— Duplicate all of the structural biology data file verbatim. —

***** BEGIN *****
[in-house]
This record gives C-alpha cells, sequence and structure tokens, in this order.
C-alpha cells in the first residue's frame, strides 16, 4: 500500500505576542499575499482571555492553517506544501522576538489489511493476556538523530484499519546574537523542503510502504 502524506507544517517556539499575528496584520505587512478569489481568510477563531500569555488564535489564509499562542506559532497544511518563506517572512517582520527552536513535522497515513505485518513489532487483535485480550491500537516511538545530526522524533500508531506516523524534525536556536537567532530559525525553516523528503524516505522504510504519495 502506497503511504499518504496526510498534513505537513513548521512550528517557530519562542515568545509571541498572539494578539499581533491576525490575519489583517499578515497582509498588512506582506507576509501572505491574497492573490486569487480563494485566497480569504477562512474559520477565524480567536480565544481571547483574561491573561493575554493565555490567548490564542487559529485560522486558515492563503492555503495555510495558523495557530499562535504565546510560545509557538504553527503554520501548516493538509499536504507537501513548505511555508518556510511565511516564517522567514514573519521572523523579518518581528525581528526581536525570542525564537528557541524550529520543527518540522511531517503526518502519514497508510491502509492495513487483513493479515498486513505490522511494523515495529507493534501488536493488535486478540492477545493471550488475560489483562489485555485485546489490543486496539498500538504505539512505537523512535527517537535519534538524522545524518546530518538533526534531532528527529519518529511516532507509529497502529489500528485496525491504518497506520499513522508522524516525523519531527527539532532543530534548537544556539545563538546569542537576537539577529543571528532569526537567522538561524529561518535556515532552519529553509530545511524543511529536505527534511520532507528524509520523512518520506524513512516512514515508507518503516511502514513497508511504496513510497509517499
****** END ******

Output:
[in-house]
This record gives C-alpha cells, sequence and structure tokens, in this order.
C-alpha cells in the first residue's frame, strides 16, 4: 500500500505576542499575499482571555492553517506544501522576538489489511493476556538523530484499519546574537523542503510502504 502524506507544517517556539499575528496584520505587512478569489481568510477563531500569555488564535489564509499562542506559532497544511518563506517572512517582520527552536513535522497515513505485518513489532487483535485480550491500537516511538545530526522524533500508531506516523524534525536556536537567532530559525525553516523528503524516505522504510504519495 502506497503511504499518504496526510498534513505537513513548521512550528517557530519562542515568545509571541498572539494578539499581533491576525490575519489583517499578515497582509498588512506582506507576509501572505491574497492573490486569487480563494485566497480569504477562512474559520477565524480567536480565544481571547483574561491573561493575554493565555490567548490564542487559529485560522486558515492563503492555503495555510495558523495557530499562535504565546510560545509557538504553527503554520501548516493538509499536504507537501513548505511555508518556510511565511516564517522567514514573519521572523523579518518581528525581528526581536525570542525564537528557541524550529520543527518540522511531517503526518502519514497508510491502509492495513487483513493479515498486513505490522511494523515495529507493534501488536493488535486478540492477545493471550488475560489483562489485555485485546489490543486496539498500538504505539512505537523512535527517537535519534538524522545524518546530518538533526534531532528527529519518529511516532507509529497502529489500528485496525491504518497506520499513522508522524516525523519531527527539532532543530534548537544556539545563538546569542537576537539577529543571528532569526537567522538561524529561518535556515532552519529553509530545511524543511529536505527534511520532507528524509520523512518520506524513512516512514515508507518503516511502514513497508511504496513510497509517499